Terrorists linked to the Islamic State set off a series of coordinated attacks in Paris on Nov. 13, killing at least 120 people. These maps and footage tell the story of what happened in each location. (Gillian Brockell, Osman Malik and Julio C. Negron/The Washington Post)

Friday evening in Paris, and the city was coming to life.

November, cool but pleasant. People filled outdoor cafes, sipping espresso or wine. Restaurants were jammed, bars were noisy and fun. More than 80,000 people, including President François Hollande, jammed into the Stade de France just north of the city, most of them cheering for France to thump Germany in a soccer match.

Then, in the period of about a half-hour, Paris changed.

At 9:20 p.m., an explosion boomed through the stadium. A suicide bomber had blown himself up outside, killing one passerby. Witnesses said most people in the stadium assumed it was fireworks, and the game continued.

Moments later, at 9:25 p.m., two gunmen stepped out of a black SEAT Leon car in front of Le Carillon, a modest cafe-bar with a dirty maroon awning in the city center, and started shooting.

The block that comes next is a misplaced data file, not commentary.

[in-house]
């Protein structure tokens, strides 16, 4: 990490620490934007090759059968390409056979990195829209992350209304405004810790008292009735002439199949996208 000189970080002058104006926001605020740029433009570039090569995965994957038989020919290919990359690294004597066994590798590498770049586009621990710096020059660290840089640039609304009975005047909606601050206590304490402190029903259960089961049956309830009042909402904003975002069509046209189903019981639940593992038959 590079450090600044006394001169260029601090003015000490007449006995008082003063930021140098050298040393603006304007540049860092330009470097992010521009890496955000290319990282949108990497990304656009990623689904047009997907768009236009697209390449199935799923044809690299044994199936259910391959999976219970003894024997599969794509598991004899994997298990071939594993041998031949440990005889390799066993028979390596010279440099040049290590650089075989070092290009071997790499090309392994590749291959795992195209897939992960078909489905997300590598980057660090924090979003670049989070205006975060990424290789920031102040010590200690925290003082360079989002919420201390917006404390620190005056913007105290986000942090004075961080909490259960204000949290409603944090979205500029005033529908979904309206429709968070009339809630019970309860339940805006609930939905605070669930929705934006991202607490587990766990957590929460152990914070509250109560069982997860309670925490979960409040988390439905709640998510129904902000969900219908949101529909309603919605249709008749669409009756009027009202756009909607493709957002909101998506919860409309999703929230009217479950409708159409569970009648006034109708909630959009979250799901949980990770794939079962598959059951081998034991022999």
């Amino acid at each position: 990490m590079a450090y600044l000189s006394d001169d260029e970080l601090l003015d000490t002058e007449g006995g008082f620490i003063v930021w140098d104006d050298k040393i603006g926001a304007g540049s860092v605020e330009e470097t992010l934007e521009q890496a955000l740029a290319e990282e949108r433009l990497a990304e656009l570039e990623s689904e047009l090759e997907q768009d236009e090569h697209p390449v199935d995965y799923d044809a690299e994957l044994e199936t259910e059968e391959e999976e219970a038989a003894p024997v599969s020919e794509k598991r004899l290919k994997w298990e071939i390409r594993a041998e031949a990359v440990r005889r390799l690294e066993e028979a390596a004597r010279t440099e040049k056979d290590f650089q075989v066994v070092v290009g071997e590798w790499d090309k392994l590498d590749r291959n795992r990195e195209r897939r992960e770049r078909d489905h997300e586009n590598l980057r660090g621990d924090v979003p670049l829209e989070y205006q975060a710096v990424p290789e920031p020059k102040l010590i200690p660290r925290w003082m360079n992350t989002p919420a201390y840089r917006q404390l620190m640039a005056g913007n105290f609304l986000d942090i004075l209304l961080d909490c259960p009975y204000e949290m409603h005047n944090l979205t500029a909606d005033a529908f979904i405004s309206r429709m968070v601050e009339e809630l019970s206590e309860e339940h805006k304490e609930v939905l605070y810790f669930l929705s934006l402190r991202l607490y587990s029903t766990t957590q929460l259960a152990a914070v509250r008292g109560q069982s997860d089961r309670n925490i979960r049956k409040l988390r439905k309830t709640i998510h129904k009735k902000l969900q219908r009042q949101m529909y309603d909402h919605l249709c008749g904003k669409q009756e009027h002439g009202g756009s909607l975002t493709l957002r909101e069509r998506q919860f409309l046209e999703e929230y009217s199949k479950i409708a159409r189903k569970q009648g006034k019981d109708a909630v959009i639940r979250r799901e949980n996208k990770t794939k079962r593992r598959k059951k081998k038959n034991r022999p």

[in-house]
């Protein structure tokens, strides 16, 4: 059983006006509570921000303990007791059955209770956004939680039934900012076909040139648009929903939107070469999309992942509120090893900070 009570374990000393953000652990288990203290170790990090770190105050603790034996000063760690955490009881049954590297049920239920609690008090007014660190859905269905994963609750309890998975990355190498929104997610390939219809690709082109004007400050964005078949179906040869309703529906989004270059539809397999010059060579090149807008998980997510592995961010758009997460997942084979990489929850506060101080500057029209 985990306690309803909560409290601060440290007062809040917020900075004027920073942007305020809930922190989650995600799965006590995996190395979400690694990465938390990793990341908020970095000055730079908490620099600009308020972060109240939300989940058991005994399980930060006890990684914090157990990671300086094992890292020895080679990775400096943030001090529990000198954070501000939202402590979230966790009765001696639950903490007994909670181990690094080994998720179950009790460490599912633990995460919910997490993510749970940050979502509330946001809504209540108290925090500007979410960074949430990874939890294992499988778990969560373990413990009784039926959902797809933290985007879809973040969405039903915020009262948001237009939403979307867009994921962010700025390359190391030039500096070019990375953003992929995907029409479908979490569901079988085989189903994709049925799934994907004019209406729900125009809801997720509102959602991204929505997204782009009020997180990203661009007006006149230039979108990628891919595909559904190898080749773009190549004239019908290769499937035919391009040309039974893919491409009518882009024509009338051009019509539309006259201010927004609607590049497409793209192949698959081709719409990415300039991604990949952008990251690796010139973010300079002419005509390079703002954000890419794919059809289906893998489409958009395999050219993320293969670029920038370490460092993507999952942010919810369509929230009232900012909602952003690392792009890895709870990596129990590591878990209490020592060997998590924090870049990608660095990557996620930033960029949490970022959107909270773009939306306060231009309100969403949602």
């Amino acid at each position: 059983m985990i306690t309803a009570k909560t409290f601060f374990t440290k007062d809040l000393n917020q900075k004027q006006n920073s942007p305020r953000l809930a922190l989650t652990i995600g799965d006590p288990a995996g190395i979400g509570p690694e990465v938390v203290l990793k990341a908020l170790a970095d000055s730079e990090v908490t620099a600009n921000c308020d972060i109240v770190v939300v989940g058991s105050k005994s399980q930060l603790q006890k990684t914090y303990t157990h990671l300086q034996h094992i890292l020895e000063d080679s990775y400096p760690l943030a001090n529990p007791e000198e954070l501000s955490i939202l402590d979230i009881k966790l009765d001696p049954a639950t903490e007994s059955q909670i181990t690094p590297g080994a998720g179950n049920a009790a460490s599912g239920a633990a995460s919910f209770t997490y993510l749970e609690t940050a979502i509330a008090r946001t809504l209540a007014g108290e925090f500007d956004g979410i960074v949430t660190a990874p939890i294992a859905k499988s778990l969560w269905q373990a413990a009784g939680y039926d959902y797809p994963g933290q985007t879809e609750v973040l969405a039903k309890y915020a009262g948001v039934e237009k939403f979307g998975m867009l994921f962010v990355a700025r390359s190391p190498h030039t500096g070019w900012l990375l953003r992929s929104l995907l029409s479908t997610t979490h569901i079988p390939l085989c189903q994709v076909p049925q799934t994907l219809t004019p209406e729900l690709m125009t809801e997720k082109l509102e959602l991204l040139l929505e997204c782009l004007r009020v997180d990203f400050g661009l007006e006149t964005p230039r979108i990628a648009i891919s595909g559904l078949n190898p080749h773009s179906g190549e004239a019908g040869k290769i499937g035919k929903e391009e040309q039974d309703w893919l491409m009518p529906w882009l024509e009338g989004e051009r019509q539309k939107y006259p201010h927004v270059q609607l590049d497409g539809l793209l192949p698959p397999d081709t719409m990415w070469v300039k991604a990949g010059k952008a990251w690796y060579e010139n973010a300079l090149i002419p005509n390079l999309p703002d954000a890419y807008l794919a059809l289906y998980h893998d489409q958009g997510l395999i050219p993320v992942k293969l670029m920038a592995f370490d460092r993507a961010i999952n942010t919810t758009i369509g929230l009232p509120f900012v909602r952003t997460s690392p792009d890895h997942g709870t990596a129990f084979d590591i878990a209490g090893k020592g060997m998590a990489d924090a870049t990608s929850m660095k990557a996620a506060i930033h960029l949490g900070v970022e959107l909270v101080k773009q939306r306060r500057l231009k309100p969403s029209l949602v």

The shooters then walked across the street and opened fire at a restaurant called Le Petit Cambodge, or Little Cambodia. Police said they later recovered hundreds of shell casings.

Stefano, a 30-year-old Brazilian citizen working in Paris as an artist, and seven of his Brazilian friends were having dinner on the terrace of Le Petit Cambodge when the shooting started, according to his wife, Laurine Durand, who is in Paris but was not at the restaurant.

“The next thing he saw was people panicking and screaming,” said Durand, 29. “He was next to the door entrance, so he rushed back inside.” Like many people who were too shaken or scared to give their names, Stefano declined to be interviewed and asked that his last name not be used.

Stefano saw his friend Gabriel lying on the sidewalk covered in blood, so he grabbed him and pulled him inside the restaurant, Durand said. Gabriel had been shot twice in the leg and once in the back, and another friend, Camilia, was shot in the hand and in the breast, Durand said.

“At that moment he thought they were all going to die,” she said.

A woman in her 20s said she had been in Le Petit Cambodge during the shooting. On Saturday, she sat crying on the sidewalk near the restaurant, where she left a note that said, “Your lives were stolen and mine was spared. I will forever grieve you.”